Published March 4, 2009
At a Tampa press conference on February 17, Yankees’ third baseman Alex Rodriguez was asked whether his use of steroids for three seasons constituted “cheating.” “That is not for me to determine,” Rodriguez responded.
OK, you asked for it. Memo to A-Rod: You cheated.
To which the fallen superstar might answer, “Well, everyone was doing ‘roids, including the pitchers I was trying to hit” — and if everyone is cheating, it isn’t cheating. To which the answers are: First, not everyone was doing it (including some minor leaguers who missed their chance at The Show and the big money because they had too much respect for the game, their health, their integrity, or perhaps all three). And second, if there’s a fifth-grade conspiracy to cheat on the math test and everyone’s in on it, it’s still cheating.
A-rod is not the only confused camper in this sorry mess. I spend far too much time in my car listening to sports-talk radio, which I justify professionally because it’s a good way to get a fix on the moral confusions of contemporary American culture. Wasn’t Andy Pettitte’s use of steroids — which is to say, Andy Pettitte’s cheating — less odious than A-Rod’s, because Pettitte came cleaner sooner and gave a better press conference? (Answer: Pettitte may be more mature, today, than A-Rod — which is perhaps damning with faint praise. But cheating is cheating, period, and any assessment of Pettitte’s career must reckon with that.) Shouldn’t Barry Bonds be in the Hall of Fame, despite his deliberate decision to juice himself in order to out-slug Mark McGwire and Sammy Sosa? (Answer: None of them should be in the Hall of Fame, because the Hall ballot instructs voters to measure character as well as statistics, and they all disrespected the game by breaking the rules — the implicit moral rules, as well as the legal and professional rules.)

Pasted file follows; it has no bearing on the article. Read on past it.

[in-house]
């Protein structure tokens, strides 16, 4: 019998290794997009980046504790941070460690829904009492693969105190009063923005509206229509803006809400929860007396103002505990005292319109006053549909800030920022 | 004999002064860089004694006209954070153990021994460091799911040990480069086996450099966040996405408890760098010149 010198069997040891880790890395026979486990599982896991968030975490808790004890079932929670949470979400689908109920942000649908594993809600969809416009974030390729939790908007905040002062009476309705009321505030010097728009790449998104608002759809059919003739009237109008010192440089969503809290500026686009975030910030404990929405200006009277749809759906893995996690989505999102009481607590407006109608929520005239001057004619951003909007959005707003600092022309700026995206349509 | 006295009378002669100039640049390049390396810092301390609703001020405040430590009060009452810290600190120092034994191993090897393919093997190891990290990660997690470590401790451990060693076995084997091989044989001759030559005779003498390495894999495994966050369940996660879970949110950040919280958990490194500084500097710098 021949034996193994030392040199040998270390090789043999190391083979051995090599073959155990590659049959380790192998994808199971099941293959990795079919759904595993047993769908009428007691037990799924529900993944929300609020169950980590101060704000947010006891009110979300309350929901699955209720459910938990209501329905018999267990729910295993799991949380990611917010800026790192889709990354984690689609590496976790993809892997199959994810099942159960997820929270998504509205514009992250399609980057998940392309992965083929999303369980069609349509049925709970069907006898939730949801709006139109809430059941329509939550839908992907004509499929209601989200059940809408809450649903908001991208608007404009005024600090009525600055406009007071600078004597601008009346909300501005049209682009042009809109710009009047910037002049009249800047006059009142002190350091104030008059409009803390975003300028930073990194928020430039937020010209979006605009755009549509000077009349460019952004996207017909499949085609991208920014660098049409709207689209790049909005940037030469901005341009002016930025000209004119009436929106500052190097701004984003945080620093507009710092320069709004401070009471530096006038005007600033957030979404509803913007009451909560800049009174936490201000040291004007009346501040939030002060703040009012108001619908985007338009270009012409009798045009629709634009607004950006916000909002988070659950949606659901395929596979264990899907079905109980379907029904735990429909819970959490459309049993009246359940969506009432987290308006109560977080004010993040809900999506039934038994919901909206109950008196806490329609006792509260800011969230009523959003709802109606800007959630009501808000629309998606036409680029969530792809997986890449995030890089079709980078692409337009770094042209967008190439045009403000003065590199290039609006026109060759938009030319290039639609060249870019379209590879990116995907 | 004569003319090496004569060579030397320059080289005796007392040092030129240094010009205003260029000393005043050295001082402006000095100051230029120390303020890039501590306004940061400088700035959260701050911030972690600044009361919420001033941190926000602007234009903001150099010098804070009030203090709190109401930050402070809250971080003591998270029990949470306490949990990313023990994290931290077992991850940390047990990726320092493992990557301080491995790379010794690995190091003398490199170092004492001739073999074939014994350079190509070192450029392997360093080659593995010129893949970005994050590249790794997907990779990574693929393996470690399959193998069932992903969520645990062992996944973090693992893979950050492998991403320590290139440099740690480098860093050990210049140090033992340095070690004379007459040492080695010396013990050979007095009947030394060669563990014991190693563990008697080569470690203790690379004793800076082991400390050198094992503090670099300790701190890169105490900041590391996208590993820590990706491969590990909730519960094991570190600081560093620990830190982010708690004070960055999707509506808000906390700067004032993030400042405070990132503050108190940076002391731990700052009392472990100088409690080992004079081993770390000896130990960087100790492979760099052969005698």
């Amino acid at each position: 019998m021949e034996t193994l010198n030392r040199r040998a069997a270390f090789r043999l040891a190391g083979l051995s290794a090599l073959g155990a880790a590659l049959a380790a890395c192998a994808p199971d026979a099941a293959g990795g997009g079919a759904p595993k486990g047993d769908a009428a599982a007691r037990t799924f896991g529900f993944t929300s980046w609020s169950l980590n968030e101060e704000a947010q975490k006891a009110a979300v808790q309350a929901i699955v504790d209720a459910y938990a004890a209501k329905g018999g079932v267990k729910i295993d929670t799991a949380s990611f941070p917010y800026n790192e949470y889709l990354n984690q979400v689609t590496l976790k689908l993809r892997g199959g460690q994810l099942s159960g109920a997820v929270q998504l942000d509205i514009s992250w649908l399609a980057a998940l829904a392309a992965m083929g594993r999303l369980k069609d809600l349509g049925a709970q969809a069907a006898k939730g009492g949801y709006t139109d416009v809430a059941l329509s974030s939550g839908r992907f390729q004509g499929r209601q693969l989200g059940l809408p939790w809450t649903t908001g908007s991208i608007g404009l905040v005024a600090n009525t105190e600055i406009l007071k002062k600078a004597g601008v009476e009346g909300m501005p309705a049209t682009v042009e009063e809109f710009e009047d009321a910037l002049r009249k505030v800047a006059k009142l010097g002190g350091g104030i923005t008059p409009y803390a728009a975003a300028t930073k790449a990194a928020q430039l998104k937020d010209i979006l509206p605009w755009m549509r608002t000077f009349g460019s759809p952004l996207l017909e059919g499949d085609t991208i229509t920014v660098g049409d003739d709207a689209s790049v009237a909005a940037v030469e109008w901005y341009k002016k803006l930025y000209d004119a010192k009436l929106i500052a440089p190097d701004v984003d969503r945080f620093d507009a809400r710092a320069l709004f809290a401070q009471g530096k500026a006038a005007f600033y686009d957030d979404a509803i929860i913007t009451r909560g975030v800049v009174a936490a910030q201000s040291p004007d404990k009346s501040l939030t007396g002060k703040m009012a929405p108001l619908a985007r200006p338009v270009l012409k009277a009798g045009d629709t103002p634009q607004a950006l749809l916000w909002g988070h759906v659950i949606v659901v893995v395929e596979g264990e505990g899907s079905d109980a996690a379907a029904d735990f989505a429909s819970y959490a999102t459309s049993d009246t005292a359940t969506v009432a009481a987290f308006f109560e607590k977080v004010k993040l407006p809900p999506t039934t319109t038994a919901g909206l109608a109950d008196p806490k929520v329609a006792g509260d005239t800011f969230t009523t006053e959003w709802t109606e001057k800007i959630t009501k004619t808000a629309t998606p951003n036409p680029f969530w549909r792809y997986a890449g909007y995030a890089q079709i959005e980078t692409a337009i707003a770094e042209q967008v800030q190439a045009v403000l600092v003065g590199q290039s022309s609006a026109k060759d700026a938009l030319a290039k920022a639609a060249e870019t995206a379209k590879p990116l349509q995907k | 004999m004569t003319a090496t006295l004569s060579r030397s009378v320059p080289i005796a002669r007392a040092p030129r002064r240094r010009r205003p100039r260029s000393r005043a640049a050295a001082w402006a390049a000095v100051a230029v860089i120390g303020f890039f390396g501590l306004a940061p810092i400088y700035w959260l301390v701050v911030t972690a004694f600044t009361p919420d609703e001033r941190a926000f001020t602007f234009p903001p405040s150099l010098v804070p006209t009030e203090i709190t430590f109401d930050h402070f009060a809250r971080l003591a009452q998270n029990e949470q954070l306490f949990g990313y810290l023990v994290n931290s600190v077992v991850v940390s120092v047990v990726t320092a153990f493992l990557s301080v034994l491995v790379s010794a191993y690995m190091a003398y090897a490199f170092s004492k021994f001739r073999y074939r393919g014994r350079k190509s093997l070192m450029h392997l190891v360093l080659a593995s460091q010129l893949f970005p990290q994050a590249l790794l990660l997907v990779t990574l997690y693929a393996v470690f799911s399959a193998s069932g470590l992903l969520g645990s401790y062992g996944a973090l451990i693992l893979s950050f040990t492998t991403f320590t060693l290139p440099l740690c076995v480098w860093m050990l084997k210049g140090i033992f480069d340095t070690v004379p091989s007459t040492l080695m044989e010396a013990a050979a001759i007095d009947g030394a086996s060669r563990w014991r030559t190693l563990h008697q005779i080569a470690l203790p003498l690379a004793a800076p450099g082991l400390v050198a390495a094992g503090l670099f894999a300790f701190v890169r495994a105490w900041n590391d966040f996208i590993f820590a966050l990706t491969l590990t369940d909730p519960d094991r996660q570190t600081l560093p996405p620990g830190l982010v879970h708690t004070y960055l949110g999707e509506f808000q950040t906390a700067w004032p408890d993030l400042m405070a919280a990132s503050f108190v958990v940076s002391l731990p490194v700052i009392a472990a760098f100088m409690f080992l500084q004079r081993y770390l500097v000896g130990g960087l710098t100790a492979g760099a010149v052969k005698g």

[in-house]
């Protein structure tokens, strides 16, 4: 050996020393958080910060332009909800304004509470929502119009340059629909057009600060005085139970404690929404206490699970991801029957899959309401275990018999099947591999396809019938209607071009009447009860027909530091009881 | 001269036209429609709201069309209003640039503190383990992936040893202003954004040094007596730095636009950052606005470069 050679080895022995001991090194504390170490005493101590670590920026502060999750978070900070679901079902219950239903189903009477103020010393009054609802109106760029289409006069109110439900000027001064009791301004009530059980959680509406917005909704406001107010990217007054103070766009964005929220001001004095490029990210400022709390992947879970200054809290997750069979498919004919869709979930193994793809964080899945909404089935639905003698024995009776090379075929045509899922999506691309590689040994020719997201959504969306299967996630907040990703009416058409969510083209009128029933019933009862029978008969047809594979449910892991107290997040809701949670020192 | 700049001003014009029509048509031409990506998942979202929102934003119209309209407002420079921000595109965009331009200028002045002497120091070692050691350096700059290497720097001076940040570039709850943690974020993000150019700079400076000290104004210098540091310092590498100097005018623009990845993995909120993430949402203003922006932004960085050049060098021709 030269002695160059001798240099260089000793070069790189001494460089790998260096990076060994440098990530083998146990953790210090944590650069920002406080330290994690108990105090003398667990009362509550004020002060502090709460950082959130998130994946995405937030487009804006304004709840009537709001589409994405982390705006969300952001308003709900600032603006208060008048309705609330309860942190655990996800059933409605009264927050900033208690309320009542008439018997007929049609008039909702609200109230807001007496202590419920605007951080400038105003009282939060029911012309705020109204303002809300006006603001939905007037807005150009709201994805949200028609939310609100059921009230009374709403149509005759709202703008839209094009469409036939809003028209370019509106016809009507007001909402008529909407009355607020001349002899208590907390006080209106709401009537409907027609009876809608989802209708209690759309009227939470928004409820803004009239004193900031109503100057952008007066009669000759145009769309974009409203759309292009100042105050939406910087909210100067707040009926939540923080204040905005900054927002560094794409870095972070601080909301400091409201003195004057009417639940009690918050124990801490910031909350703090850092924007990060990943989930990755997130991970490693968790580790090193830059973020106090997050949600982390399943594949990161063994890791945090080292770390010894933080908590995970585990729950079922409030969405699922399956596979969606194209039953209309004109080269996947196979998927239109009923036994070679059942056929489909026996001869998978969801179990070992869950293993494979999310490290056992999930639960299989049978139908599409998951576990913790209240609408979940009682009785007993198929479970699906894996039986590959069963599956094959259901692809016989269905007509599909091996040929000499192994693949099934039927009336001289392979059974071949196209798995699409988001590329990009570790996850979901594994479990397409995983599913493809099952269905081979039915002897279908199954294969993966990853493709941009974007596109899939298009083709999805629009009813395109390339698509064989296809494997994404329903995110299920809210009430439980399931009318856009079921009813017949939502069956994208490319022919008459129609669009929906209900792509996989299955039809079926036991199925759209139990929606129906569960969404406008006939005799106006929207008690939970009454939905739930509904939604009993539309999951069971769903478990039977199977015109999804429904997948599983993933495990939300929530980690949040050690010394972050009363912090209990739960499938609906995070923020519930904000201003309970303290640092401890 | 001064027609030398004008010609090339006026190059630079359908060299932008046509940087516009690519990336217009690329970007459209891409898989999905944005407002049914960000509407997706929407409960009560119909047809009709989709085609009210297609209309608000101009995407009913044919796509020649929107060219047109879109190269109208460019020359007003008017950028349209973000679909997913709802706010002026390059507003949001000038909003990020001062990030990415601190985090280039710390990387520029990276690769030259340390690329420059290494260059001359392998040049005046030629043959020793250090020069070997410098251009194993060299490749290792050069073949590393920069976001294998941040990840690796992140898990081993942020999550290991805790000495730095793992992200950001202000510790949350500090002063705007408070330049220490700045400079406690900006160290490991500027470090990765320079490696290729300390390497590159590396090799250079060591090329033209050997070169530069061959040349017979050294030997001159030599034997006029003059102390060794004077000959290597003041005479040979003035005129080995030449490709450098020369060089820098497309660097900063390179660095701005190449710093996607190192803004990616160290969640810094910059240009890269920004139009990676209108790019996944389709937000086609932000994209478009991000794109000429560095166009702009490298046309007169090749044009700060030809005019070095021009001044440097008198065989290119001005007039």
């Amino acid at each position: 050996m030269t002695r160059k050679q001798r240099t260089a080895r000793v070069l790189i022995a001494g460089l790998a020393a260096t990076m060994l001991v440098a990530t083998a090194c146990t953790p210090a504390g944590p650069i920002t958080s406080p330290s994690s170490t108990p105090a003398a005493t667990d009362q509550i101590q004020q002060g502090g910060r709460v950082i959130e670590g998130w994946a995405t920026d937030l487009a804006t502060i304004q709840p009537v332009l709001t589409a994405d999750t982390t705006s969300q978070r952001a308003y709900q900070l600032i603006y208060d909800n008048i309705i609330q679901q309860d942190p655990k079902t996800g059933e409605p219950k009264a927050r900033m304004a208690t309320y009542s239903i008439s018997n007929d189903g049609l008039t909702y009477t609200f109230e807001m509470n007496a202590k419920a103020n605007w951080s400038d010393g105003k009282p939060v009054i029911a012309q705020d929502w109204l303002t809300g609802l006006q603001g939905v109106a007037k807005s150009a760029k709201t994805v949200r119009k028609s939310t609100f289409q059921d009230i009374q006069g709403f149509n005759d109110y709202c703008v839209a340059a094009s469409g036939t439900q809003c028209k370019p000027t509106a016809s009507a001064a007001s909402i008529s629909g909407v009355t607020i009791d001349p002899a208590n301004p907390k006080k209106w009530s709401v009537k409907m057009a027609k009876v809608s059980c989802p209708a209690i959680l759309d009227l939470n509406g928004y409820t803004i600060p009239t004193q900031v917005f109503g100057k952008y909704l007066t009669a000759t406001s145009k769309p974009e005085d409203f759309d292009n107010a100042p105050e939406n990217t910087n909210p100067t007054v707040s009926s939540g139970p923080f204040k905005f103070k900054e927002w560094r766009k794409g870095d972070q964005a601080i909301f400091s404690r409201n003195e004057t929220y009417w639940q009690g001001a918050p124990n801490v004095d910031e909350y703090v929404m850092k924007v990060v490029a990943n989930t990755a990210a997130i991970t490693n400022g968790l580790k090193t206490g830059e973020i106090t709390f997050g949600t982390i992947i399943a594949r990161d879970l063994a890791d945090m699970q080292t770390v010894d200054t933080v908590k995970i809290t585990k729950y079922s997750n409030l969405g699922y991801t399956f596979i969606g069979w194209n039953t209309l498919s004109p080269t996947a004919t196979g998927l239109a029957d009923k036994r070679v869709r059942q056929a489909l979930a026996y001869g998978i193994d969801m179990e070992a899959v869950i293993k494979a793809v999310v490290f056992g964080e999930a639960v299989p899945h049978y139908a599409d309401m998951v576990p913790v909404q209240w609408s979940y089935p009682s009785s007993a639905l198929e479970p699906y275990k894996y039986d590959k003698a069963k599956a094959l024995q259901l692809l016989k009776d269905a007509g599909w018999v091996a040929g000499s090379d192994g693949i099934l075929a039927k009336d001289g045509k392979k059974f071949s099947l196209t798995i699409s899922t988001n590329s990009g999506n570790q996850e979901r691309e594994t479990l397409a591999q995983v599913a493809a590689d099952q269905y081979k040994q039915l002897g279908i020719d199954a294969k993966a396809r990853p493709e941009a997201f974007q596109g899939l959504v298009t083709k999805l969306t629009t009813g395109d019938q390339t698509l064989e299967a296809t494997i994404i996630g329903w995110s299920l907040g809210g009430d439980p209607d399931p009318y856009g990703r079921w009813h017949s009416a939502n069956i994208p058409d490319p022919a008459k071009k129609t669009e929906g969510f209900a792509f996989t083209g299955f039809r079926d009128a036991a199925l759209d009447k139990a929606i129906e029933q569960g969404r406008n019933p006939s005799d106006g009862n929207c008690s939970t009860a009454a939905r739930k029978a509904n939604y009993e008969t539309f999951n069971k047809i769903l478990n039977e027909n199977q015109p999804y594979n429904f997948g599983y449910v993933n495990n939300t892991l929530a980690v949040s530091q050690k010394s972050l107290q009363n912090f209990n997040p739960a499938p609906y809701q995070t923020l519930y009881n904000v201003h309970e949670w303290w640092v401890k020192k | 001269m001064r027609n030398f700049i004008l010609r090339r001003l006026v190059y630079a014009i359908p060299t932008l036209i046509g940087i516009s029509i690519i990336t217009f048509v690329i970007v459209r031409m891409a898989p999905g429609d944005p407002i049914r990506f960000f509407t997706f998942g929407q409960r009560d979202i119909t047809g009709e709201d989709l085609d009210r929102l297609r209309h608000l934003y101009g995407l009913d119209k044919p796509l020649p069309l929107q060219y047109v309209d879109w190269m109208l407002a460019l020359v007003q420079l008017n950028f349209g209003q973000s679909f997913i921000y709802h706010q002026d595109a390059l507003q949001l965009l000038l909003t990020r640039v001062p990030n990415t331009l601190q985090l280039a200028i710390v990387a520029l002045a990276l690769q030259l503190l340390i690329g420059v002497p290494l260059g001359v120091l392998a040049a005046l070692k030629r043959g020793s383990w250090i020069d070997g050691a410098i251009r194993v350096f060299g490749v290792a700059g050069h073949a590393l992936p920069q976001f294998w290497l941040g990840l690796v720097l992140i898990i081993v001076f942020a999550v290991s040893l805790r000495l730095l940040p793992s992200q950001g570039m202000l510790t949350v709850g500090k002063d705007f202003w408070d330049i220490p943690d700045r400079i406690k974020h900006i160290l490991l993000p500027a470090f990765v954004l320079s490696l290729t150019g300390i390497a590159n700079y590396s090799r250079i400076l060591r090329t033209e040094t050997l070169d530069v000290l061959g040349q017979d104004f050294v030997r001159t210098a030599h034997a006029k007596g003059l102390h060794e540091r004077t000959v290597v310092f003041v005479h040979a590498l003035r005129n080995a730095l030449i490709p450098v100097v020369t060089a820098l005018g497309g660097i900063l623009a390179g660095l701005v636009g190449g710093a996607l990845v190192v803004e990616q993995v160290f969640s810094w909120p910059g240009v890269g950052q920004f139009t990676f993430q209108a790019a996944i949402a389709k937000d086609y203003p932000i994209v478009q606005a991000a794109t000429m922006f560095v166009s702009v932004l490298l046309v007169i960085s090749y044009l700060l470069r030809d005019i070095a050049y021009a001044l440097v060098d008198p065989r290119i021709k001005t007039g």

Yet what ought to be fairly obvious moral calls are sliced-and-diced all over the airwaves, and the debate is not terribly edifying. Immaturity, racial animosities, cultural differences, economic pressures — all are trotted out, if not as vindications, then as excuses for better-baseball-through-chemistry. None of them makes the slightest degree of moral sense, for cheating is cheating, no matter what one’s age, race, national origin, or income-level.
Yet the moral confusions of the steroids debate are nothing new, for today’s excuse-making was previewed in the debate over whether Pete Rose — an admittedly stellar player — should be in the Hall of Fame despite betting on games. To which the proper answer is: absolutely not, for every professional baseball player from the lowest minors on is told, and in no uncertain terms, that gambling on games gets you a lifetime ban from the sport, period. Pete Rose bet on games; the Hall, rightly understood, is an integral part of the sport; therefore, no Pete Rose plaque at Cooperstown, no matter how many confessions Rose eventually makes. That’s what Catholics used to call “temporal punishment due to sin.” The sin may be forgiven, but it leaves a residue that requires purification. Purgatory in this case means “No Cooperstown.”
Baseball’s steroid era is a national disgrace in which both management and labor played despicable roles: the arrogant players’ union, by ignoring its members’ health and protecting outrageous salaries at grave moral and possibly physical cost; the blockhead owners, by sacrificing the game’s integrity to a chemically induced slugfest they believed would restore the sport’s popular appeal after The Strike killed the World Series (an abomination the combined efforts of Hitler and Tojo failed to achieve). There are few heroes here, save the guys who didn’t cheat.
Is there any point in railing about this? Yes. Cultural critic Jacques Barzun, an immigrant to these shores, was right when he said that anyone who wanted to understand America had better understand baseball, the mirror of our national culture. If the Jackie Robinson/Pee Wee Reese Dodgers (or, in my case, the Frank Robinson/Brooks Robinson Orioles) embody America at its best, the steroid era holds up a mirror to an America in moral trouble. Both images bear considerable reflection.
George Weigel is Distinguished Senior Fellow of Washington’s Ethics and Public Policy Center, where he holds the William E. Simon Chair in Catholic Studies.